Broader coverage through social determinants of health—For specialty provider organizations, addressing the health barriers that consumers face has traditionally meant focusing on a very specific slice of their health care—mental and physical—and the occasional social service. Operating as a health home and truly rethinking how outcomes are defined means broadening care coordination to include social determinants of health. This is especially important for child populations who often age out of the system, into communities where they have little or no social support. Mr. Campbell explained, “This points out the weakness in the delivery system. We take a capabilities approach, not a needs approach. With a needs-based approach, people become objects and we exist to deliver services. We use technology to empower them and to build community around themselves and then think about services as complementary to that.”
Building a “whole person” culture—Managing to a “whole person” model, whether for adults or children, takes more than your average team. In addition to the key professional competencies necessary to deliver and coordinate behavioral health care, medical care, and social supports, there is an elevated need for relationship management, data management expertise, and value-based reimbursement management. And on top of all this, the staff needs to think in terms of integrated care and care coordination. Ms. Vierling explained the importance of training and building champions. She noted, “We have a core team of about 30 people that ranged between senior management to front line, and they were ‘equal’ in the five-day training around the core concepts. That was the stakeholder group that trained the rest of the organization to embed this plan. We still do this, with reminders and training. It’s critical to have those champions.”
Ms. Szafran added the importance of culture building outside the organization, as the success or failure of a health home often hinges on an organization’s ability to manage and coordinate with other entities. She explained: “We looked at some of our key relationships and asked what made this work. We’ve done that at every layer, including parents, kids, and leadership folks.”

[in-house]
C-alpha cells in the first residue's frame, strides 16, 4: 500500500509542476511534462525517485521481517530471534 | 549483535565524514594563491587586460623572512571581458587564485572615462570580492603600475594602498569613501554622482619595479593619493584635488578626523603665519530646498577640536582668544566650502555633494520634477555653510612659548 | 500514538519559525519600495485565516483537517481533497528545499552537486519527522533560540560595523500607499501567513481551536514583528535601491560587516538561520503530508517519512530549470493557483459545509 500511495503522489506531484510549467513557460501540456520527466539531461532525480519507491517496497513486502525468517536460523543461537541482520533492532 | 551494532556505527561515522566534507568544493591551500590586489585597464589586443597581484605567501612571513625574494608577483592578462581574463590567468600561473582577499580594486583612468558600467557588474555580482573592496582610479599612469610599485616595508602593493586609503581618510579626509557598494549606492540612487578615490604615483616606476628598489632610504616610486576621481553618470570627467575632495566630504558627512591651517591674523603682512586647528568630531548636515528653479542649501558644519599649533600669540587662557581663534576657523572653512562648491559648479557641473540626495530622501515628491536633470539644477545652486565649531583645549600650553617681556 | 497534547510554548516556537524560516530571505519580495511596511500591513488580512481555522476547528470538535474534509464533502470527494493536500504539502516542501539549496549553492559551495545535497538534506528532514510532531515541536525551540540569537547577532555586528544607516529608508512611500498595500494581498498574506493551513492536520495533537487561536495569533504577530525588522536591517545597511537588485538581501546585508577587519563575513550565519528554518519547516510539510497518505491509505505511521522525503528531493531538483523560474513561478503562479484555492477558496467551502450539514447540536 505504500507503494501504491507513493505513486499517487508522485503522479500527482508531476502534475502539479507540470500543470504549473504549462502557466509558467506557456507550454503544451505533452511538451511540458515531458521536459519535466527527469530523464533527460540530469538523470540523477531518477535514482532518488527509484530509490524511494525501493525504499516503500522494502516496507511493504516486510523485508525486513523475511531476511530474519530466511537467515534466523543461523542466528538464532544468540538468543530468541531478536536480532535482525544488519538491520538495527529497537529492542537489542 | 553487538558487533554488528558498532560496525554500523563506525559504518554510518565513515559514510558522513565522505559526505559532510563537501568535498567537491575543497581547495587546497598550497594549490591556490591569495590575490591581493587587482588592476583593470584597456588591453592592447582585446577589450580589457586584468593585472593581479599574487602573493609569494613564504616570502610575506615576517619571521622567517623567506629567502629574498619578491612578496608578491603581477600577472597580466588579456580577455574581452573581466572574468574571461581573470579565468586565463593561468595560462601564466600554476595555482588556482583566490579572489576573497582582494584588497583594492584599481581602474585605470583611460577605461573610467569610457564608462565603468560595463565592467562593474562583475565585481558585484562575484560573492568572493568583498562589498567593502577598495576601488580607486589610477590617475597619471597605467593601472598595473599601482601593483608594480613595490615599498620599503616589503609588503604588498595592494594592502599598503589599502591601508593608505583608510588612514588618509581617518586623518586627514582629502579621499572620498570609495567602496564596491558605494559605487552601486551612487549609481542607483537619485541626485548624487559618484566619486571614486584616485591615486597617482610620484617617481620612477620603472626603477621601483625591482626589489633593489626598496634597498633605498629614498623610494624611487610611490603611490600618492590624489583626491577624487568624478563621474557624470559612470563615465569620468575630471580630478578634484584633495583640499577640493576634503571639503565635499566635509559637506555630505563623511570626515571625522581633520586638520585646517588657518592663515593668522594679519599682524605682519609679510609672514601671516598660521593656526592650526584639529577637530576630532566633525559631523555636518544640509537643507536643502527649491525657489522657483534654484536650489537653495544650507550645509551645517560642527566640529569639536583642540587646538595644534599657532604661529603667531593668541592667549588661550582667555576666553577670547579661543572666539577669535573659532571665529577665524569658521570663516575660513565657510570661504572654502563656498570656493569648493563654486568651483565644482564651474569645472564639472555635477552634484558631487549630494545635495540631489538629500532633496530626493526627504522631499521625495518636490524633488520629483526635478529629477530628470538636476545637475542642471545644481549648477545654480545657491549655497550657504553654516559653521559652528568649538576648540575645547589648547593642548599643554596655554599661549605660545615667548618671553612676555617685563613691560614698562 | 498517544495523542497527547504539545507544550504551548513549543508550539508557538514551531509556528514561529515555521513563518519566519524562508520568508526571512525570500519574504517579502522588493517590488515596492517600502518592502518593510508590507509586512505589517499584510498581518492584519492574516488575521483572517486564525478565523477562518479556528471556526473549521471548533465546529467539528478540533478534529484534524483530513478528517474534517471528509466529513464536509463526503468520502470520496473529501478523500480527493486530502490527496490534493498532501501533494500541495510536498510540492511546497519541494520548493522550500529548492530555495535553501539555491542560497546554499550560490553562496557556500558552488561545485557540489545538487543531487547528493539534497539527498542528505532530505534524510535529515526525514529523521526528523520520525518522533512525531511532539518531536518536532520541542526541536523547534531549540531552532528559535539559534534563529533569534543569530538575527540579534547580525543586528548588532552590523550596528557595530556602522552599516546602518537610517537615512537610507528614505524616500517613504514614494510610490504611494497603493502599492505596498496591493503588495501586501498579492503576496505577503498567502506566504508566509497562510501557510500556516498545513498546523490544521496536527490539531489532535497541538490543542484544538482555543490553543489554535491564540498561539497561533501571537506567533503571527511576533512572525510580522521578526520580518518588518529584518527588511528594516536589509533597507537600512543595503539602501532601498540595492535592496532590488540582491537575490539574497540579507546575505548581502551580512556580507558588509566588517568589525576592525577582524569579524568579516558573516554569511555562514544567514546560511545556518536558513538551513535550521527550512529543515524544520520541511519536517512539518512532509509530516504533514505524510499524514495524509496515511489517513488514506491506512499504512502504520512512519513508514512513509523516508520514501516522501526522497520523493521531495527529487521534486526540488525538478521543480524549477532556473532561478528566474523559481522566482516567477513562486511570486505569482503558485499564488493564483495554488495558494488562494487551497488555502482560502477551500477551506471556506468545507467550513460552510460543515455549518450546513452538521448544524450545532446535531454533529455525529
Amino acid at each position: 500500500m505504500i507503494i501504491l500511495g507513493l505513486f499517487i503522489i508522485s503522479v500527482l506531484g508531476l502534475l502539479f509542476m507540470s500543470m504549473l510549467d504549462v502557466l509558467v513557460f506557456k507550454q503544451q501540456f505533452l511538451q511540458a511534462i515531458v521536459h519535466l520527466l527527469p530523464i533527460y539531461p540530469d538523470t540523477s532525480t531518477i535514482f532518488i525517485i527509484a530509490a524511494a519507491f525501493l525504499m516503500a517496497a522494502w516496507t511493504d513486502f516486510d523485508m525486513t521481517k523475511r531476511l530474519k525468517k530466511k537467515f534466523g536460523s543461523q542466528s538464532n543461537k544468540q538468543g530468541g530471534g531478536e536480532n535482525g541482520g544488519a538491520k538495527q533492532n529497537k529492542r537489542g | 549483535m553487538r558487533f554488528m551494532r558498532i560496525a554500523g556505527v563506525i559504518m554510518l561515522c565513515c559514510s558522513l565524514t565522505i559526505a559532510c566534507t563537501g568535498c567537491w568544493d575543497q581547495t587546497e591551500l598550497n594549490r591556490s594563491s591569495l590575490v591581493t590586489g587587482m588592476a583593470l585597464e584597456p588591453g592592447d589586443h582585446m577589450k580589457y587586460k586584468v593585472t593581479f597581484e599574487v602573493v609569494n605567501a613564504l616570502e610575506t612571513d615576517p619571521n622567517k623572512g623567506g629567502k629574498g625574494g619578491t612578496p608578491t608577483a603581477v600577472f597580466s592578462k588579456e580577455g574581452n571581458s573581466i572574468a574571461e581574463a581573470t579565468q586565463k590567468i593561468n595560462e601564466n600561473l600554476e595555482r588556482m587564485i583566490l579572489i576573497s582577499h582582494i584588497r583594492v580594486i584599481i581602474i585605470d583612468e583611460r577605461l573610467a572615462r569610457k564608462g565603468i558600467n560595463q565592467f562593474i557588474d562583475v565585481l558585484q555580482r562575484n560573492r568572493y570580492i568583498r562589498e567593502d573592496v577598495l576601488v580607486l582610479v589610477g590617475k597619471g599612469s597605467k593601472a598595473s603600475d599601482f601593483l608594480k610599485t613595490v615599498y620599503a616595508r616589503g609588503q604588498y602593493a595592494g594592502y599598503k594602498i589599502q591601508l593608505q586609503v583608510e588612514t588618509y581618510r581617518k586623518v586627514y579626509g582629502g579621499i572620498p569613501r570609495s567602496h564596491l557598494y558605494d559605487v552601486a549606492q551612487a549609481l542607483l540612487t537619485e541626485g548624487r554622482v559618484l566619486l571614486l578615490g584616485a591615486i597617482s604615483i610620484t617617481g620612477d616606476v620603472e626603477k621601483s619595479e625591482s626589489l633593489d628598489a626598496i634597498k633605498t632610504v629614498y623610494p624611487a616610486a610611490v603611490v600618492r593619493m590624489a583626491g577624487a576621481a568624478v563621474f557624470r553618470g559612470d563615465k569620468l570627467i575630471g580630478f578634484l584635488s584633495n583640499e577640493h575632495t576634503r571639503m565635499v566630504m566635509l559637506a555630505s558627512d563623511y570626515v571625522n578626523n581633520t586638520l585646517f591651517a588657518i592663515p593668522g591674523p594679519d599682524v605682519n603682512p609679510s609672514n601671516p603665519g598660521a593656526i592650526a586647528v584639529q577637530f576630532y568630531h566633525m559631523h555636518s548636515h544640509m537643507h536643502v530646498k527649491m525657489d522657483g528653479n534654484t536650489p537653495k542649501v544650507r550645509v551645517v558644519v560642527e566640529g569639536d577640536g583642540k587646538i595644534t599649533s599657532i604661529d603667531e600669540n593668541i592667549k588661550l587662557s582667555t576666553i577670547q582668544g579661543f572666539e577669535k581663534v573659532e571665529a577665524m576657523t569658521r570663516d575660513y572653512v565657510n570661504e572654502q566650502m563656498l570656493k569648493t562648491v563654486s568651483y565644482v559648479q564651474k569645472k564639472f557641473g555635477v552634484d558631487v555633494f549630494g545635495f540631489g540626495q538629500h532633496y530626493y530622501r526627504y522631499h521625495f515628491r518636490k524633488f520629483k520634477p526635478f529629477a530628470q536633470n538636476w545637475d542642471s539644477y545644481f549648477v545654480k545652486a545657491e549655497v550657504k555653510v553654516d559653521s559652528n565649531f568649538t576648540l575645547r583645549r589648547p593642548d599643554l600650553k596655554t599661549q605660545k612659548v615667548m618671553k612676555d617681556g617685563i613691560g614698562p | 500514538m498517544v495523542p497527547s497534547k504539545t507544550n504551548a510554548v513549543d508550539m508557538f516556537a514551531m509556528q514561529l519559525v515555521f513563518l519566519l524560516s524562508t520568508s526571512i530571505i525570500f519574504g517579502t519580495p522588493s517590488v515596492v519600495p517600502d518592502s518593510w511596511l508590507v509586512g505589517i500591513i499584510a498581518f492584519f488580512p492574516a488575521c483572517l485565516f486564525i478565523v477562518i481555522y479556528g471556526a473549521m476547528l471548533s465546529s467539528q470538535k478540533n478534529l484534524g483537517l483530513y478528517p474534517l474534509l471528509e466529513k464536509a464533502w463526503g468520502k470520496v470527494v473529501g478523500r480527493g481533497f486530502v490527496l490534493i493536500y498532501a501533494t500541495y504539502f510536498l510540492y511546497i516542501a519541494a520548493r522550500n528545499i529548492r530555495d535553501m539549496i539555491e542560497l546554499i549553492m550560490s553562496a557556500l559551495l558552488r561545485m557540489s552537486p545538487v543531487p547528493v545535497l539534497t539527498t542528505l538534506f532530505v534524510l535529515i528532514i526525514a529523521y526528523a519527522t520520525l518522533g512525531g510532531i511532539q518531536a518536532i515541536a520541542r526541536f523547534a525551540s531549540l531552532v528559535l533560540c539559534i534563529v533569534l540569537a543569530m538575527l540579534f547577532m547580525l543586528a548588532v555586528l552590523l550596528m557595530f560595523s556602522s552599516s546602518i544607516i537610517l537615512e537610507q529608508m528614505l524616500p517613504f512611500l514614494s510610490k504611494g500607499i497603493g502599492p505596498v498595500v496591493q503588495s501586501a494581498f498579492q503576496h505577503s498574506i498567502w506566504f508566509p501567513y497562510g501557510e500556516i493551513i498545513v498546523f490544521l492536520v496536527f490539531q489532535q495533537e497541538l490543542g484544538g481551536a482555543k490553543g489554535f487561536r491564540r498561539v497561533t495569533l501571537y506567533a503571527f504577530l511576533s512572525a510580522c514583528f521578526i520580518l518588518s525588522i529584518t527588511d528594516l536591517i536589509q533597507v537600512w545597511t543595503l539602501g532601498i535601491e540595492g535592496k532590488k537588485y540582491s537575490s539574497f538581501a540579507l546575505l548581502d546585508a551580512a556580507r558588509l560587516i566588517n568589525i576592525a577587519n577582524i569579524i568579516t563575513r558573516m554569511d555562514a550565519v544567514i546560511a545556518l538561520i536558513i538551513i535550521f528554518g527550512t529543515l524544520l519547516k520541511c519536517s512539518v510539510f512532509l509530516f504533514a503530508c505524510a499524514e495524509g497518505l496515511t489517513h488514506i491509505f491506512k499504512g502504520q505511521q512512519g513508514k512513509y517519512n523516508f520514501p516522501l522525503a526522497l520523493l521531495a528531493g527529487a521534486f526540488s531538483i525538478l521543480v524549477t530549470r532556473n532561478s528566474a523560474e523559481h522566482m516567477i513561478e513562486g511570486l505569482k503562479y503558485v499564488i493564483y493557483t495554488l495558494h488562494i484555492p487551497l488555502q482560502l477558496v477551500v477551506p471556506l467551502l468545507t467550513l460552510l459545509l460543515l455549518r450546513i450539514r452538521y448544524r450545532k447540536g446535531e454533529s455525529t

Services for children with complex health and social support needs are shifting to health homes for children. This specialty market, while still “under development,” is realigning along the same referral, reimbursement, and service delivery models as adult health homes. And as out-of-industry competition grows for all behavioral health services, children’s health homes represent one more niche market for specialty provider organizations looking for post-crisis survival and sustainability options.
Health homes offer great potential to improve outcomes for children with complex needs and to reduce their use of other, more expensive health care resources. The right child-serving provider organizations can use this model to increase their impact and expand their service lines—if they are willing (and able) to work in and/or manage a collaborative service approach.
For more, be sure to check out our recordings and session slides from the entire summit:
- The Current Service & Financing Trends Affecting Children, Families & Provider Organizations
- It Takes A Provider Village To Help A Child With Complex Needs: How Iowa’s Pediatric Integrated Health Home Team-Based Approach Improves Outcomes
- The Promise Of Mountain Health: The West Virginia Case Study
- Children’s Health Homes In New York State: A Systems Perspective
- Open Forum On How To Develop Health Home & Care Coordination Programs With OPEN MINDS Senior Associates Sean Klutinoty, Joseph P. Naughton-Travers, Paul Neitman & George Braunstein
- Open Forum On Innovations In Children’s Services With Josh Boynton, Vice President, Aetna; Kathy Szafran, Executive Director, Mountain Health Promise, Aetna; Elizabeth Wendell, Business Project Program Manager, Aetna; Kevin Campbell, Model Author Family Finding, Center for Youth Connectedness; Sonni Vierling, Vice President, PACE Center For Children’s Services, Community-Based Services, Orchard Place & Carl M. Coyle, Chief Executive Officer, Liberty Resources, Inc.
And for more on integration, join me on August 26 at The 2020 OPEN MINDS Management Best Practices Institute for the keynote address, “Integrating Behavioral Health In A Fragmented World,” by MaryAnne Lindeblad, State Medicaid Director, Washington State Health Care Authority.